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How Many Women Tear When Giving Birth?

How Many Women Tear When Giving Birth?

When a woman gives birth by way of vaginal delivery, there is a chance that she will suffer a perineal tear. But how many women do tear when giving birth?

How many people tear during childbirth?

The Royal College of Obstetricians and Gynaecologists (RCOG) conducted a study that concluded 85% of women will tear to some extent during a vaginal delivery.

'To some extent' means that the tear could be a first, second, third or fourth degree tear. The severity of perineal tears becomes increasingly worse, with a 1st degree tear being the most minor and a 4th degree tear being the most serious level of tear.

RCOG also estimated that only around 2% of women sustain a 3rd or 4th degree tear. However, the British Journal of Obstetricians and Gynaecologists (BJOG) believes this figure rose from 2% to 6% between 2000 and 2012.

There are two explanatory factors for this increase. Firstly, medical practitioners are getting better at diagnosing 3rd and 4th degree tears. Secondly, more women are giving birth later in life and to heavier babies, both of which can augment the risk of a serious tear.

Effects of a perineal tear

A woman can make a fully recovery after a 3rd or 4th degree perineal tear – particularly if the injury is quickly diagnosed and properly repaired. But for some, the effects can be life-changing.

An article recently published by the BBC offered first-hand accounts of what it is like to have a severe perineal tear. Debbie, who sustained a fourth degree tear which extended to her bowel, now has a colostomy bag. Describing the impact it has had on her life, she says:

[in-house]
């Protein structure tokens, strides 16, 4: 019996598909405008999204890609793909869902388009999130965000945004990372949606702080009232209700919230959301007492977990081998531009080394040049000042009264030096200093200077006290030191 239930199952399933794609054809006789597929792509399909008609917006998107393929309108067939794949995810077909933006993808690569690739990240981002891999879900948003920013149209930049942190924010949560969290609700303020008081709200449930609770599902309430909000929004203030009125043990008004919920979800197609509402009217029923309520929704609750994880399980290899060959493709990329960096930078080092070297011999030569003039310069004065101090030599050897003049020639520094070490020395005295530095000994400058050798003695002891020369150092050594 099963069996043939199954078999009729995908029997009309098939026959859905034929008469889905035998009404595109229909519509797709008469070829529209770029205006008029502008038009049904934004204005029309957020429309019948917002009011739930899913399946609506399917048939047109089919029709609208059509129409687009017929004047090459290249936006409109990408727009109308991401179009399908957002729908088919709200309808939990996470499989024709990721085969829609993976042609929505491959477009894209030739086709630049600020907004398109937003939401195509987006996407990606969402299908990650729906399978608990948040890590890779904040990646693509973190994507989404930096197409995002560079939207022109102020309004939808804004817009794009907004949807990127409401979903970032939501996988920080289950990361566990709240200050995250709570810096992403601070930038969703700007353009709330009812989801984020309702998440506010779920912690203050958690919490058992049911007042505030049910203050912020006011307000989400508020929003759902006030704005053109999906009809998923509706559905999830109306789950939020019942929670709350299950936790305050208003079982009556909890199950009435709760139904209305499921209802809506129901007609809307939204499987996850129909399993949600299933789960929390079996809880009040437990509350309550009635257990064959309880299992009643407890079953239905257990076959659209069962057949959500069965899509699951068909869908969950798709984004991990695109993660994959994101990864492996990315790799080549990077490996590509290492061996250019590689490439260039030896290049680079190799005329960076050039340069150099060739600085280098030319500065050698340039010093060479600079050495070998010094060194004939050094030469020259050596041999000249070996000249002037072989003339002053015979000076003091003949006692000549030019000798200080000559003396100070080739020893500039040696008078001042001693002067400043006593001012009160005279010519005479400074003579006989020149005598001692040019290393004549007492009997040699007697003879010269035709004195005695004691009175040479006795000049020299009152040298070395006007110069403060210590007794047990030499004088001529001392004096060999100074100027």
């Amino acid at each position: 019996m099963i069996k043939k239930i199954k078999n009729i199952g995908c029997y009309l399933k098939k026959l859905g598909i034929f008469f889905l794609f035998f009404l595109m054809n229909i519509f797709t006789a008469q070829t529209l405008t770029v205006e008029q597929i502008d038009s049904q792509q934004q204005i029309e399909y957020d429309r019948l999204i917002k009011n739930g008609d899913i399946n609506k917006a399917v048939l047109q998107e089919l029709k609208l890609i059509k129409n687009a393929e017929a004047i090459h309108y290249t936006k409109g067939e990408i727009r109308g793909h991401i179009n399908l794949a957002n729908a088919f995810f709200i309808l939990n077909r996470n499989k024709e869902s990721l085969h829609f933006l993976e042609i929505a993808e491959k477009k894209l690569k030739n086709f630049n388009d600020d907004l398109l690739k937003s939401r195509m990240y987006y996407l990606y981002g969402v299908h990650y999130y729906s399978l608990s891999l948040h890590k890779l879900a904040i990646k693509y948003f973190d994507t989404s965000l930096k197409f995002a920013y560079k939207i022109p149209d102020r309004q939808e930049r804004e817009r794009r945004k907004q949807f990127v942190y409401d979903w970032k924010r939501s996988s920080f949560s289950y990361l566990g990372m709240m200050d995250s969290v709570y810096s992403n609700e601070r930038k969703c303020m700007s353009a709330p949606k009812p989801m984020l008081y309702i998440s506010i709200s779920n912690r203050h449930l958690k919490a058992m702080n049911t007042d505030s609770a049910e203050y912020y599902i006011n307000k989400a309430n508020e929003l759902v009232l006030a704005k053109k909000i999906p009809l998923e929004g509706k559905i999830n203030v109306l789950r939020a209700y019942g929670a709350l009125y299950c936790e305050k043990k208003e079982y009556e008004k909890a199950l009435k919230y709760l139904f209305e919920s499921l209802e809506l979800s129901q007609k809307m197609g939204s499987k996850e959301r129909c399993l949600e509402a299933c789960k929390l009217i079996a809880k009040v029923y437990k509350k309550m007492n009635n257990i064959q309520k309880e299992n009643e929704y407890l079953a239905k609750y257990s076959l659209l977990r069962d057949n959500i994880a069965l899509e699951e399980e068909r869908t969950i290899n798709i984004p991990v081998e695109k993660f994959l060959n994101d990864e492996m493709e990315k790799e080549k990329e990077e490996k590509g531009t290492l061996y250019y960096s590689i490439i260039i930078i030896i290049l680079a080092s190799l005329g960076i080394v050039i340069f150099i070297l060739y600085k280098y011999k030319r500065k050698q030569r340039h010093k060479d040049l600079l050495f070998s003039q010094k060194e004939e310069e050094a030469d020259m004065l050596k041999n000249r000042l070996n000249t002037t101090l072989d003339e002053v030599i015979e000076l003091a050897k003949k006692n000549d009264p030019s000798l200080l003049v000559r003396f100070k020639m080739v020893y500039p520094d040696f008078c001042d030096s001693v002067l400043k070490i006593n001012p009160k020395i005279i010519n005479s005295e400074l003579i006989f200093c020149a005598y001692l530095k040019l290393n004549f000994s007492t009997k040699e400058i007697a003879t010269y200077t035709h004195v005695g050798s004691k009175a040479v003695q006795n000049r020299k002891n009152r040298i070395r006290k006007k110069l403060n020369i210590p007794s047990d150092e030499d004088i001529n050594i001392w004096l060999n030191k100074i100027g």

"Everything changes. I have to consider it everywhere I go. If I leave the house, I take spare clothes, I have to scan places for the nearest toilet.”

“My confidence is very low. I wouldn't say it's changed my personality completely, but I don't have any confidence. Confidence is about putting on clothes and walking out of the house and feeling lovely – I don't really get that.”

She also revealed that she developed depression as a result of her injuries, which in turn caused her relationship with her son's father to break down.

Thankfully these effects are not common in women whose tear was diagnosed and repaired. Those who have a missed tear are more likely to experience problems in relation to faecal incontinence.

Is that negligent?

It is negligent to miss a perineal tear, especially a 3rd or 4th degree tear. If this has happened to you, you need to speak to a solicitor about the care you received.

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